liability for all of the claims brought against them in their individual capacities. The doctrine of
qualified immunity provides that “government officials performing discretionary functions
generally are shielded from liability for civil damages insofar as their conduct does not violate
clearly established statutory or constitutional rights of which a reasonable person would have
known.” Harlow v. Fitzgerald, 457 U.S. 800, 818, 102 S. Ct. 2727, 73 L. Ed. 2d 396 (1982)
(citations omitted). The doctrine “shields an officer from suit when she makes a decision that,
even if constitutionally deficient, reasonably misapprehends the law governing the circumstances
she confronted.” Brosseau v. Haugen, 543 U.S. 194, 198, 125 S. Ct. 596, 160 L. Ed. 2d 583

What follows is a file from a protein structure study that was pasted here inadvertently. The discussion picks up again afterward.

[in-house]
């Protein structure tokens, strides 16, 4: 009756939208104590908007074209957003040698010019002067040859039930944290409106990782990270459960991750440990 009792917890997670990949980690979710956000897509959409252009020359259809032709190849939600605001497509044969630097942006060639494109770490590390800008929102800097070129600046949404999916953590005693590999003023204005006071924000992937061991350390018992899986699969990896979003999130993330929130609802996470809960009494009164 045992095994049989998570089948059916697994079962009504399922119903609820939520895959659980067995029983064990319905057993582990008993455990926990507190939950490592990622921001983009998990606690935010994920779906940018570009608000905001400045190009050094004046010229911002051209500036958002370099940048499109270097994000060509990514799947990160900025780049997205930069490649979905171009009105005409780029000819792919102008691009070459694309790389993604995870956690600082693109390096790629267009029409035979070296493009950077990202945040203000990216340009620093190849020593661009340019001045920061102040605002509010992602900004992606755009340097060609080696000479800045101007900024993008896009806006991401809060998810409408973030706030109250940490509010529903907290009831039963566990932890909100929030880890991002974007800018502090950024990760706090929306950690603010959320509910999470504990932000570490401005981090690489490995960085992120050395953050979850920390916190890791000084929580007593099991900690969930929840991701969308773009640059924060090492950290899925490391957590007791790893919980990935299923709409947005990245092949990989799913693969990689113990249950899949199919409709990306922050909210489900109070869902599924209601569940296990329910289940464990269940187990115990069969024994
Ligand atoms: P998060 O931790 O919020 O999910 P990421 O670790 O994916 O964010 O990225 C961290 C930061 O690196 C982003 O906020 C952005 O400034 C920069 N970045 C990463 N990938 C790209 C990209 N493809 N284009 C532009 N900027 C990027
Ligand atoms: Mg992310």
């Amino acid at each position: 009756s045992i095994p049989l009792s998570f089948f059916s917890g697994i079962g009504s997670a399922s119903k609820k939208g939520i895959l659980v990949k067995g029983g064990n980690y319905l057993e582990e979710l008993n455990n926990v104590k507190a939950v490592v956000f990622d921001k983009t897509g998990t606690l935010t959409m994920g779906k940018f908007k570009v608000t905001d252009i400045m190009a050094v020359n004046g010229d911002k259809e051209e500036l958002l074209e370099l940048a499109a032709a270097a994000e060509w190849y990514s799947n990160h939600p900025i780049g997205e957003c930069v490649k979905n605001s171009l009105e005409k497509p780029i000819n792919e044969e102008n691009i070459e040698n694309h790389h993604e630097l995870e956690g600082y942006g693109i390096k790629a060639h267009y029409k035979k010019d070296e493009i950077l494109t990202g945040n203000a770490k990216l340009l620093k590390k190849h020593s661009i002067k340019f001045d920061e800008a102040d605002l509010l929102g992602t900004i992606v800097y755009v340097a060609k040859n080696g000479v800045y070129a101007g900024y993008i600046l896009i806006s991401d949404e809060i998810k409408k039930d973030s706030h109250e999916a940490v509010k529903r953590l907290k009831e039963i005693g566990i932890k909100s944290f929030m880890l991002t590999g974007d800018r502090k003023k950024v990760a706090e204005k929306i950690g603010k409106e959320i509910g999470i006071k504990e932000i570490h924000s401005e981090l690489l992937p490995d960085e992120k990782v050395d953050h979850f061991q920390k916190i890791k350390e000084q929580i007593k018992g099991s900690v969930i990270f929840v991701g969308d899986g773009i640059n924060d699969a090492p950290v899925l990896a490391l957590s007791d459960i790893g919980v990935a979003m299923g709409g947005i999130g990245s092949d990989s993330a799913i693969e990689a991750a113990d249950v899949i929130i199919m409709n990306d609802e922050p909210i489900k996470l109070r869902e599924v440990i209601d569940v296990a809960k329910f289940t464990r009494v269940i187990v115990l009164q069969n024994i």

(2004) (citation omitted).
In highlighting potential problems with some of plaintiff’s claims, the Court is not inviting (and will not accept)
further Rule 12(b)(6) briefing from the parties. Neither is the Court signaling how the Court will rule on summary
judgment. Rather, the Court is merely suggesting that plaintiff may wish to reassess the wisdom of advancing some
of his claims.
Because defendants have raised the qualified immunity defense, plaintiff “bears the
burden of showing that defendants are not entitled to qualified immunity.” Gavitt v. Born, 835
F.3d 623, 641 (6th Cir. 2016) (citing Johnson v. Moseley, 790 F.3d 649, 653 (6th Cir. 2015)).
“At the pleading stage, this burden is carried by alleging facts making out a plausible claim that
defendants’ conduct violated a constitutional right that was clearly established at the time of the
violation.” Id. (citation omitted).
While a court may consider the issue of qualified immunity on a motion brought under
Fed. R. Civ. P. 12(b)(6), see Hardy v. Jefferson Cmty. Coll., 260 F.3d 671, 677 (6th Cir. 2001),
“it is generally inappropriate for a district court to grant a 12(b)(6) motion to dismiss on the basis